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Roma

Sharing Incumbent Information - Where do you draw the line?

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Looking for some advice here... I'm a Contract Specialist with a pending competitive action under GSA FSS IT Schedule 70 for IT services.  We have two incumbents in place under four separate orders, and all will expire soon.  We are in the process of re-competing a single new order for the continued services. The RFQ has been posted to eBuy as a SB set-aside and we are currently accepting questions.  We have also included 52.222-17 non-displacement of qualified workers in the solicitation.  Of course, as a result, we are getting a lot of questions asking for details about the incumbent(s) and their previously provided effort, including details about their employees.  My question is, where do I draw the line?  What is acceptable to share, and what incumbent information should be protected?  Both of the incumbents are also eligible to compete for the new order.

The particulars that may be important in this scenario is that the new order is more all inclusive of services that had previously been provided under four smaller orders.  The previous orders had mostly been issued as Labor Hour contracts (but not all).  We have written the new requirements in a performance work statement format as FFP contract type with separately identified tasks.  So far, we have released the previous award numbers, incumbent company's names, the period of performance for each order, and the total awarded amount of each order.  Within the PWS for the new order we also included historical information such as "historically this task has been performed by 2 contractor FTE", etc.  But many of the questions we are getting are asking for far greater detail such as: "Are you satisfied with the incumbent workers (meaning the incumbent contractor's employees)? and if so, can you provide their POC detail and name so we can gain an understanding of what their desired compensation would be? Can you provide detail as to how long they have been supporting in this capacity?"  They have also asked for historical level of effort (in hours).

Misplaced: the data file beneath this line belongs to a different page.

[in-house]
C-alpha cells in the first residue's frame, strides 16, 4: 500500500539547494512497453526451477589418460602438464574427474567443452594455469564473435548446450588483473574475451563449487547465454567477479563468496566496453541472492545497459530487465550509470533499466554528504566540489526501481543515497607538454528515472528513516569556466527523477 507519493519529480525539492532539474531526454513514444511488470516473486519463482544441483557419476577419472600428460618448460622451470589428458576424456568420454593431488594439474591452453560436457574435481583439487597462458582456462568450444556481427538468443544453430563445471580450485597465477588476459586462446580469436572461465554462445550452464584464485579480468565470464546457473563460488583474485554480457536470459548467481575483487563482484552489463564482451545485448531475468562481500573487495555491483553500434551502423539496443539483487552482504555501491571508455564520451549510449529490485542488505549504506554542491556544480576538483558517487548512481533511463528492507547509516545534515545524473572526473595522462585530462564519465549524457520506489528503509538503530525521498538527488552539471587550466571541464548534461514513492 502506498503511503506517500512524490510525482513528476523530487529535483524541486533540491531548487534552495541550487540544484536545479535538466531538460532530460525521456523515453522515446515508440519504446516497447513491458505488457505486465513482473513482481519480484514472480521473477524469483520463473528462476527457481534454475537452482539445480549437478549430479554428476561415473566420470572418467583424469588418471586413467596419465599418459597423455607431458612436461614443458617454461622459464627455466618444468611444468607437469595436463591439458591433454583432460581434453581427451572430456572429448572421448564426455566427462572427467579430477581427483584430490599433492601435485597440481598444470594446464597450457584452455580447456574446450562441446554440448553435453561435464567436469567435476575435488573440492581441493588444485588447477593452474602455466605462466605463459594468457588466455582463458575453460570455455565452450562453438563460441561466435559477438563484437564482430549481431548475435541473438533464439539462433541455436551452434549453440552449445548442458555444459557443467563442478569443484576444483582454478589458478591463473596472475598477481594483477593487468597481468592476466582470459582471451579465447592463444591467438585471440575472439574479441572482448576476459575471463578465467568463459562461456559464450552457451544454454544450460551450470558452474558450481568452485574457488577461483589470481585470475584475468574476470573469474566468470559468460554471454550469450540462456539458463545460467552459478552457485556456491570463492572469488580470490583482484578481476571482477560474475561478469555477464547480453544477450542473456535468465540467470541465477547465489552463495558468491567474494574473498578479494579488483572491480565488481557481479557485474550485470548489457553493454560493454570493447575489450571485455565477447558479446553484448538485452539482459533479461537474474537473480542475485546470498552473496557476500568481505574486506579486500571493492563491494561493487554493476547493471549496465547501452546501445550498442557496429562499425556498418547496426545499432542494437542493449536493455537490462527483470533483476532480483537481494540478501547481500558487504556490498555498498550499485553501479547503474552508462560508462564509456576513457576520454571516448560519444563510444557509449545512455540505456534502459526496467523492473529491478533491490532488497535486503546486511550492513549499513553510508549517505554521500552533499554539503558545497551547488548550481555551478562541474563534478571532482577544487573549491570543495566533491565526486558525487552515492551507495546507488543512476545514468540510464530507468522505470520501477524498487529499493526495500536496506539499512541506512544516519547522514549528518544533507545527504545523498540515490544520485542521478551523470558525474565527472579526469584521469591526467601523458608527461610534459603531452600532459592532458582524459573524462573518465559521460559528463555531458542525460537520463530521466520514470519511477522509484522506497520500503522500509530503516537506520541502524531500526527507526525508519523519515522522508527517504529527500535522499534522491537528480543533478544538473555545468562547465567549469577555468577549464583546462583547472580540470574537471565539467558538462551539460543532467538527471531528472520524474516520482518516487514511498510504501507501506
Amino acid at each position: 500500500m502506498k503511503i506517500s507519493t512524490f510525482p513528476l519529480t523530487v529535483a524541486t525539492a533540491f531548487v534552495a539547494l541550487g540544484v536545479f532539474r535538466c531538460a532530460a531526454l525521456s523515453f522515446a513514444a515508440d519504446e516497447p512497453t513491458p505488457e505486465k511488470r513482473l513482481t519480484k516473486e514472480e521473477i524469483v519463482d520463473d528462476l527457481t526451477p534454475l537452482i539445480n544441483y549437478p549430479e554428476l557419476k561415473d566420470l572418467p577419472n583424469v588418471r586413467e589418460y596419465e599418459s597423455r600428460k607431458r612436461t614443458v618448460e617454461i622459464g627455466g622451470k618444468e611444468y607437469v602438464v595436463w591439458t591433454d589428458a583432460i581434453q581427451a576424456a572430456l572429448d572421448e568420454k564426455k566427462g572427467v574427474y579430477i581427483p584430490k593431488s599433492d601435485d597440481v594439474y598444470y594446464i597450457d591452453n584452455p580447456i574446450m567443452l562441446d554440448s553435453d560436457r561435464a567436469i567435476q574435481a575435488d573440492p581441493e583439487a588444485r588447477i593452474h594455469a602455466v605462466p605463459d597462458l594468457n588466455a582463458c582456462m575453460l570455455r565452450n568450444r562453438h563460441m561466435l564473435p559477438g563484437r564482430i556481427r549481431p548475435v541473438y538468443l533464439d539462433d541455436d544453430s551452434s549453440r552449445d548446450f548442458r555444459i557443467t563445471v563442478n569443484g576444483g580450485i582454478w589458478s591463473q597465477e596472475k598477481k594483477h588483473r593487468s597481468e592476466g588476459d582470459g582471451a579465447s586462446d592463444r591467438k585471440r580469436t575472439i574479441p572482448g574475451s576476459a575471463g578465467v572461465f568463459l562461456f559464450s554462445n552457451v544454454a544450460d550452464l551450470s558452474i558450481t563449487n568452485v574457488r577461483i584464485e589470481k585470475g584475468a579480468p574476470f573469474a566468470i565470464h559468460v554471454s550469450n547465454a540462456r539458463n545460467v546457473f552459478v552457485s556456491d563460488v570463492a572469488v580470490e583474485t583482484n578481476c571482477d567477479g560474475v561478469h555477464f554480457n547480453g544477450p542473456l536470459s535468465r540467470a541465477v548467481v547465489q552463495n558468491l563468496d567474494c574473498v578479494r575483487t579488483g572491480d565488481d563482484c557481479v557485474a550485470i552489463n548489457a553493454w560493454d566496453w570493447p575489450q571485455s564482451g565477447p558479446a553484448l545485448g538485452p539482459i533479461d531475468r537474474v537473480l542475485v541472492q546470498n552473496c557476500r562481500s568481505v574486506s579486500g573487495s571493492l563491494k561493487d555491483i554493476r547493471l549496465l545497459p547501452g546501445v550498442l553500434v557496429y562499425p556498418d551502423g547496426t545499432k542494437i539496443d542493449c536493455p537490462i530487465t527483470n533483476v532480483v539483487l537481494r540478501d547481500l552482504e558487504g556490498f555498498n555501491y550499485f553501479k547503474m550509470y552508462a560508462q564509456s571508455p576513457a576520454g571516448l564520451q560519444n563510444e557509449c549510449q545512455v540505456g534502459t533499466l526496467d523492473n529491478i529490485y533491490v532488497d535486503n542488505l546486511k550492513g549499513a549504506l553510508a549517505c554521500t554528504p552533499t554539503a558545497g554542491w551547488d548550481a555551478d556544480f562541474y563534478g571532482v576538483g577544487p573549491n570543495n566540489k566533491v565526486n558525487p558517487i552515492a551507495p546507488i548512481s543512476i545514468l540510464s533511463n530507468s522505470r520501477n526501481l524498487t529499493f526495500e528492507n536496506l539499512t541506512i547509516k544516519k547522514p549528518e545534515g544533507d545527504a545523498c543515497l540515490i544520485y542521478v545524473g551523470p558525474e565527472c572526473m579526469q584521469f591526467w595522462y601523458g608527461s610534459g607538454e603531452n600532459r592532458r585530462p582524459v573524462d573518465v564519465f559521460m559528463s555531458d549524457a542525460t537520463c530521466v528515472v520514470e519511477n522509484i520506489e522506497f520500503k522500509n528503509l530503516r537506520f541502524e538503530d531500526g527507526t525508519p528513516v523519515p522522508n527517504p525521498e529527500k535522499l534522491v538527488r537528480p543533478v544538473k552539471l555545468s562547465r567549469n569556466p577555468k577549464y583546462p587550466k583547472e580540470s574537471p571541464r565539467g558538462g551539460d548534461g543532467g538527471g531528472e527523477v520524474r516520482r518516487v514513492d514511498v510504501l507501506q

I'm trying to determine how much information we need to provide, how much should we provide, and how do we make or keep the playing field fair?  What is typical? What is not ok to reveal?  We are truly open to all interested parties, whether they be an incumbent or a new vendor, and I want to be sure to maintain the integrity of the competition.  What is your advice?

Thanks!

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A question first.   You indicate that 52.222-17 is in the solicitation but was the same clause in the preceding task order/contracts?

Also you may find this GAO decision helpful.   There are probably other decisions as well that others might refer you to.